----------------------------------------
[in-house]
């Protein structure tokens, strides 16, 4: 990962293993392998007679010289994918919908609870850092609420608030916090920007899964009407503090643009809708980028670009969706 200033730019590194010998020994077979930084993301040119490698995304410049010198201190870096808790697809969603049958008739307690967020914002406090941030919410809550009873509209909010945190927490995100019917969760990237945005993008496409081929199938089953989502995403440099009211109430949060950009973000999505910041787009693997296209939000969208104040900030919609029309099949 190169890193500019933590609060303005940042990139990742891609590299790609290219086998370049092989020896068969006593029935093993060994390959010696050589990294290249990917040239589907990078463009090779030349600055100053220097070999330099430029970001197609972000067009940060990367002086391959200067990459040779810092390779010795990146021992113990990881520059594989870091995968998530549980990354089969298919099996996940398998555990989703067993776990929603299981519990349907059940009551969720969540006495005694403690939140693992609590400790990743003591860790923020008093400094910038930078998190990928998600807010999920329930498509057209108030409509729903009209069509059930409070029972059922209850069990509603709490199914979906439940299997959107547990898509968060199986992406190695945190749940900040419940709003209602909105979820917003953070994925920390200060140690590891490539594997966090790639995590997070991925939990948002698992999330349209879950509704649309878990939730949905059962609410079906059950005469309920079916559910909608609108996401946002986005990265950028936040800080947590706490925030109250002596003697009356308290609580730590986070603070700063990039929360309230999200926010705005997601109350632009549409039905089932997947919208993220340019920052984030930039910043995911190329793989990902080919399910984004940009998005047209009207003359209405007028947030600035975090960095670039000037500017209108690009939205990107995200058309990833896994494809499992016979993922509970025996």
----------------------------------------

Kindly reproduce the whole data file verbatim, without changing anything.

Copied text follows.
[in-house]
């Protein structure tokens, strides 16, 4: 990962293993392998007679010289994918919908609870850092609420608030916090920007899964009407503090643009809708980028670009969706 200033730019590194010998020994077979930084993301040119490698995304410049010198201190870096808790697809969603049958008739307690967020914002406090941030919410809550009873509209909010945190927490995100019917969760990237945005993008496409081929199938089953989502995403440099009211109430949060950009973000999505910041787009693997296209939000969208104040900030919609029309099949 190169890193500019933590609060303005940042990139990742891609590299790609290219086998370049092989020896068969006593029935093993060994390959010696050589990294290249990917040239589907990078463009090779030349600055100053220097070999330099430029970001197609972000067009940060990367002086391959200067990459040779810092390779010795990146021992113990990881520059594989870091995968998530549980990354089969298919099996996940398998555990989703067993776990929603299981519990349907059940009551969720969540006495005694403690939140693992609590400790990743003591860790923020008093400094910038930078998190990928998600807010999920329930498509057209108030409509729903009209069509059930409070029972059922209850069990509603709490199914979906439940299997959107547990898509968060199986992406190695945190749940900040419940709003209602909105979820917003953070994925920390200060140690590891490539594997966090790639995590997070991925939990948002698992999330349209879950509704649309878990939730949905059962609410079906059950005469309920079916559910909608609108996401946002986005990265950028936040800080947590706490925030109250002596003697009356308290609580730590986070603070700063990039929360309230999200926010705005997601109350632009549409039905089932997947919208993220340019920052984030930039910043995911190329793989990902080919399910984004940009998005047209009207003359209405007028947030600035975090960095670039000037500017209108690009939205990107995200058309990833896994494809499992016979993922509970025996």